Covid Help

Open Letter to the Governor

How retailers and landlords need to work together

Dear Governor Newsom,

We met many years ago, when we were doing startups in retail — you were doing PlumpJack and my wife and I had created Petroglyph. Since those days I have worked at Netflix and Adobe and, most recently, had built a new retail startup in San Francisco called Neomodern (on Union Street). After 3 years of growing that business I ended up shutting down in April, I couldn’t continue in the new pandemic environment.

Jennifer, my ex-wife who has been running Petroglyph and our 6 locations for the last decade, is suddenly facing 6 leases in 4 counties — and even with a PPP loan can project forward and see the business cannot make it far into Q3. The rent is crippling. She doesn’t just need a loan: it’s likely it couldn’t be repaid. She asked me to help her close some locations in trying to salvage a few— but I’m resisting. What an unnecessary loss of jobs and value to communities. And it’s a negative cycle as more and more local shops close, the flavor of downtowns, gone. Los Gatos. Santa Cruz. Roseville. Willow Glen…

Obviously bricks-and-mortar retail is getting hammered, and commercial real-estate will be crippled for at least many years, possibly never being what it has been. The pre-covid rent expense to the small businesses is suddenly disproportionate to the anticipated revenues, post-covid. Commercial property owners’ values face a tectonic shift. They have their own expenses and even if they could afford to be flexible, they aren’t motivated to do so with a binding commercial lease. Their obligations to banks force their hands.

To get through this, small business has to be in partnership with their landlords. Before everything shuts down, in weeks to months, they must form collaborative relationships for their mutual survival. We don’t know what commercial real-estate is going to be worth in the new age — each emptying space making the surrounding spaces less valuable — a negative network effect. Perhaps the way to figure it out is to reverse engineer the values: let businesses try to make as much money as they can in spaces, and over time you can see what locations (and thus buildings) are worth.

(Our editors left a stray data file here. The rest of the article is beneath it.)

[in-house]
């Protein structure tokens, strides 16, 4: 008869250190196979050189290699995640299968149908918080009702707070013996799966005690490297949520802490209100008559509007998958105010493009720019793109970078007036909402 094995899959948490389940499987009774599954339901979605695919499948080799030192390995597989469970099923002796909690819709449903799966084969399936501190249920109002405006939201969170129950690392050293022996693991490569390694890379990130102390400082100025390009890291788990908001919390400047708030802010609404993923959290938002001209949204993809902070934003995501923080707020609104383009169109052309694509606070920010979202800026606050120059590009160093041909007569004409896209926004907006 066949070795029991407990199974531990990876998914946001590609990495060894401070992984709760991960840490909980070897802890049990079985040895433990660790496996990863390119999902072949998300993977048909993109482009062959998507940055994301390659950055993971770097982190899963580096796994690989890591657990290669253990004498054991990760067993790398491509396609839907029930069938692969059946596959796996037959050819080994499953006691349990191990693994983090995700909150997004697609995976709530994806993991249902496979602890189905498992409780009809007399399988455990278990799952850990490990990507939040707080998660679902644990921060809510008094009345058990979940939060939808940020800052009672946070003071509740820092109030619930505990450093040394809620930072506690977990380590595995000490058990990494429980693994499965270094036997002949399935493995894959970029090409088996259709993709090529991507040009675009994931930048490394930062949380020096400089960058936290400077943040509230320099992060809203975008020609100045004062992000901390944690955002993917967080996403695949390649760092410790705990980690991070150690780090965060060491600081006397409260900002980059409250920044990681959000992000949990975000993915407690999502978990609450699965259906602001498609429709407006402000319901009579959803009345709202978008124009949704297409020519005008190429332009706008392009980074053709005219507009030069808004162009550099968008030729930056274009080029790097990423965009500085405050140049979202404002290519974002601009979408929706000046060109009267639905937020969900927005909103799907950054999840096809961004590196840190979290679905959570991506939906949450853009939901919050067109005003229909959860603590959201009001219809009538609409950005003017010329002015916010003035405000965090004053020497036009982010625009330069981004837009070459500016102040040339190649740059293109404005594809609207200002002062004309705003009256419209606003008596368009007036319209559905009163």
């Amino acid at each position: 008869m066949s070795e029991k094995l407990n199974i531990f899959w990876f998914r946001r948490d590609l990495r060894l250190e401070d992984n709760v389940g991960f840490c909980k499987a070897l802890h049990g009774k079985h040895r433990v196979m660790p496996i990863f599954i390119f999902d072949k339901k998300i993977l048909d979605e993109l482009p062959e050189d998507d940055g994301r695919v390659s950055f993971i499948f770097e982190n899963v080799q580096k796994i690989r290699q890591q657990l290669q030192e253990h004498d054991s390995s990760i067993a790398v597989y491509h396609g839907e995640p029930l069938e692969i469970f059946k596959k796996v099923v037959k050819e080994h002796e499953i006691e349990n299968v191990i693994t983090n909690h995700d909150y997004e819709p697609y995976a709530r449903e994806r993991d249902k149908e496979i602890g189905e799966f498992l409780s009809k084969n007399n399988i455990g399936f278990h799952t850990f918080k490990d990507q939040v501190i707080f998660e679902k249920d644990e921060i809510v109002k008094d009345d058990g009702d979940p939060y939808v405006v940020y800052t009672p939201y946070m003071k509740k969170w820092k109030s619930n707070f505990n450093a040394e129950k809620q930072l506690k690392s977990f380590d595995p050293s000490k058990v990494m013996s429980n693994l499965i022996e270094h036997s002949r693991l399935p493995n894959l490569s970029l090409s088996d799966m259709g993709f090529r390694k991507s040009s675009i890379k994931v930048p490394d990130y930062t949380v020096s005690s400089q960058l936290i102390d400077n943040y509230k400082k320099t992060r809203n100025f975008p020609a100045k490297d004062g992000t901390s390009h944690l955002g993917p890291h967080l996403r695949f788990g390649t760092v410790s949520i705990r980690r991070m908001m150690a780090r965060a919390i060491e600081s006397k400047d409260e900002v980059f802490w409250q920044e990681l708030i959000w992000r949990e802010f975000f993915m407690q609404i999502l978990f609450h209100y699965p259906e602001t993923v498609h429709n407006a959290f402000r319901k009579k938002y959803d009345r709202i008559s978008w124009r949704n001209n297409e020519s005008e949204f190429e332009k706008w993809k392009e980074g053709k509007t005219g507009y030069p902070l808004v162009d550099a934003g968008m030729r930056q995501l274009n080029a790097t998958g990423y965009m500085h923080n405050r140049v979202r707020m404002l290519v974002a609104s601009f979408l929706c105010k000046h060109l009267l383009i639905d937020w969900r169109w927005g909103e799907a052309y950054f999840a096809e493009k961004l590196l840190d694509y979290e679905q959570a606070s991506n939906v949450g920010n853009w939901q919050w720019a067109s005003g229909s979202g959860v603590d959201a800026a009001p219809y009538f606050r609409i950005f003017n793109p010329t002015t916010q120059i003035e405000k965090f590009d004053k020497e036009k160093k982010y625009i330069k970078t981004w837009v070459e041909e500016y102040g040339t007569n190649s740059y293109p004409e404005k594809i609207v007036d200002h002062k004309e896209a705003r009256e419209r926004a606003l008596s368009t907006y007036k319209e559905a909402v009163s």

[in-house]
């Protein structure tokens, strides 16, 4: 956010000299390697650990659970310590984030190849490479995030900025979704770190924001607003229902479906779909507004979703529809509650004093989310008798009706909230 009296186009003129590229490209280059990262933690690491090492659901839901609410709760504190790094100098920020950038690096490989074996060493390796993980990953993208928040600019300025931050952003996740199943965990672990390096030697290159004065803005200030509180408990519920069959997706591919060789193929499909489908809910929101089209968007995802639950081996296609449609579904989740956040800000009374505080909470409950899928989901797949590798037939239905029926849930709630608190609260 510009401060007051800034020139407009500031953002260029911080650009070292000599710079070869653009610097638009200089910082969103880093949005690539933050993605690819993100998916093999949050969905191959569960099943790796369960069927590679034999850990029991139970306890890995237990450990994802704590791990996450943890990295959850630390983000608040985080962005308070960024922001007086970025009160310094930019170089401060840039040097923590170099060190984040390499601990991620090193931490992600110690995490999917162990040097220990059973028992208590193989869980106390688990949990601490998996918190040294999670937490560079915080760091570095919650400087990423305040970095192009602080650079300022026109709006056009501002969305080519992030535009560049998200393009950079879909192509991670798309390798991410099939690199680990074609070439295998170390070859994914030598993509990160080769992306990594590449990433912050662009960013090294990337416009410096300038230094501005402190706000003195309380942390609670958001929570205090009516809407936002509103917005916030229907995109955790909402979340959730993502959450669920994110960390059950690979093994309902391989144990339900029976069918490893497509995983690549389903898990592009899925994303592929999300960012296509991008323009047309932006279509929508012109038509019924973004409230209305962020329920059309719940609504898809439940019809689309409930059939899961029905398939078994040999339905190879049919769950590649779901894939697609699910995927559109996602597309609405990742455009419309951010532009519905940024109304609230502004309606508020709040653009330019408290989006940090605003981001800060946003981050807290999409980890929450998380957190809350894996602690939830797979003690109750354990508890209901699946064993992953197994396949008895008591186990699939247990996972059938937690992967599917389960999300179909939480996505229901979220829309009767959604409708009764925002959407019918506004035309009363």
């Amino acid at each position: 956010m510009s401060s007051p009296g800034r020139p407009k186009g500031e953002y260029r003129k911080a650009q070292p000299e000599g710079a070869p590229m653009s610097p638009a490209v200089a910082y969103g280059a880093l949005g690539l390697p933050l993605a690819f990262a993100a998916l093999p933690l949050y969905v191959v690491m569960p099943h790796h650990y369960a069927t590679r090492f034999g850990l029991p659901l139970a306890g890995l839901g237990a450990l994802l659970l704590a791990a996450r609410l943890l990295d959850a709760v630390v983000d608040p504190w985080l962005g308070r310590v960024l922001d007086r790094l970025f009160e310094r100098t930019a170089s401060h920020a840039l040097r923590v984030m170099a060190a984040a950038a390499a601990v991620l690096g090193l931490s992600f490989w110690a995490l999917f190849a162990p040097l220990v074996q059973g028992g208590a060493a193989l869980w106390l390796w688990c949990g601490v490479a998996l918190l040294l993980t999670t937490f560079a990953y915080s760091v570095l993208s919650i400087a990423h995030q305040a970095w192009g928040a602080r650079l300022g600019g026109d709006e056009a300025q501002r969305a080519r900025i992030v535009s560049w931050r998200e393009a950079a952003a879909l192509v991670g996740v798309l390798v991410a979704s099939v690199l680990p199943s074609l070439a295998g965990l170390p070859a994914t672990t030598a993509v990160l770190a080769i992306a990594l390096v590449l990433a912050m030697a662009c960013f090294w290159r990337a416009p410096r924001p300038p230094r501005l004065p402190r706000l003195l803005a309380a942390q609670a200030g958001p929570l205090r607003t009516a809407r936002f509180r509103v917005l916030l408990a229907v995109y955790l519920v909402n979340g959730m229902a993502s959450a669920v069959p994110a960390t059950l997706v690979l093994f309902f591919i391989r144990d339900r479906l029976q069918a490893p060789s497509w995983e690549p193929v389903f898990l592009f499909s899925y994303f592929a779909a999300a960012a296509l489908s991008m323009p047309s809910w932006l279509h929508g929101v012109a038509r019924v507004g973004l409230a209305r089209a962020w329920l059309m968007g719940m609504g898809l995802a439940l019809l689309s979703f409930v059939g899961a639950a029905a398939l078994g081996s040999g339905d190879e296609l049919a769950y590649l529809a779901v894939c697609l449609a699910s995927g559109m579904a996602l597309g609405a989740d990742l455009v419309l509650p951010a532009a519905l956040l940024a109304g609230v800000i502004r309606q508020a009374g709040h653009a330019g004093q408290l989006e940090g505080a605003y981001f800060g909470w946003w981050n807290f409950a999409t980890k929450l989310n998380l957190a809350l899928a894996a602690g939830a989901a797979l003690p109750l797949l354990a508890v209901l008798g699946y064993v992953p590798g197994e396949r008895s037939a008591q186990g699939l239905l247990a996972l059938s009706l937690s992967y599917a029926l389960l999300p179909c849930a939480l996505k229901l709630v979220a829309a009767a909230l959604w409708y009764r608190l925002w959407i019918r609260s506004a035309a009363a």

If you want to save communities, I think it will take an act from government to mandate a simultaneous amendment to commercial leases that puts landlords and tenants in a collaborative state — with rents defined as a percentage of sales (perhaps the percentage it had been in the prior 12 months). But it can’t be on property owners alone. It would also necessitate corresponding support from the banks, to support the landlord’s position — and write off an adjustment for the buildings’ new value, and a recalibration of property owners’ taxes and loans. The goal is to keep retailers operating, keep landlords getting paid, keep banks receiving cash flow, recalibrating the system and not letting the engine spin down — We all want the spaces to stay occupied and let communities keep their restaurants and stores; instead of putting the burden on retailers as is happening now, and create a rippling collapse, let landlords and banks share the new economics fairly, and they all recognize their necessary inter-dependence.

I don’t know how to make this happen, and it’s certainly complicated, but if something doesn’t happen quickly the bankruptcies and unemployment will accelerate and the engine will spin down. Yours is the kind of leadership small business could use — to avoid thousands of lawsuits and liquidations. You always struck me as a cool and creative guy. Something has to happen right away. This isn’t a handout. It’s a broad structural shift. I really don’t want to see Petroglyph close suddenly, after 27 fantastic years.

I know you’re trying to navigate these already-insane waters. But small business owners need help quickly.

Sincerely,

Michael Rubin

Living a creative life, a student of high magic, and hopefully growing wiser as I age. • Ex-Lucasfilm, Netflix, Adobe. • Here are my stories and photos.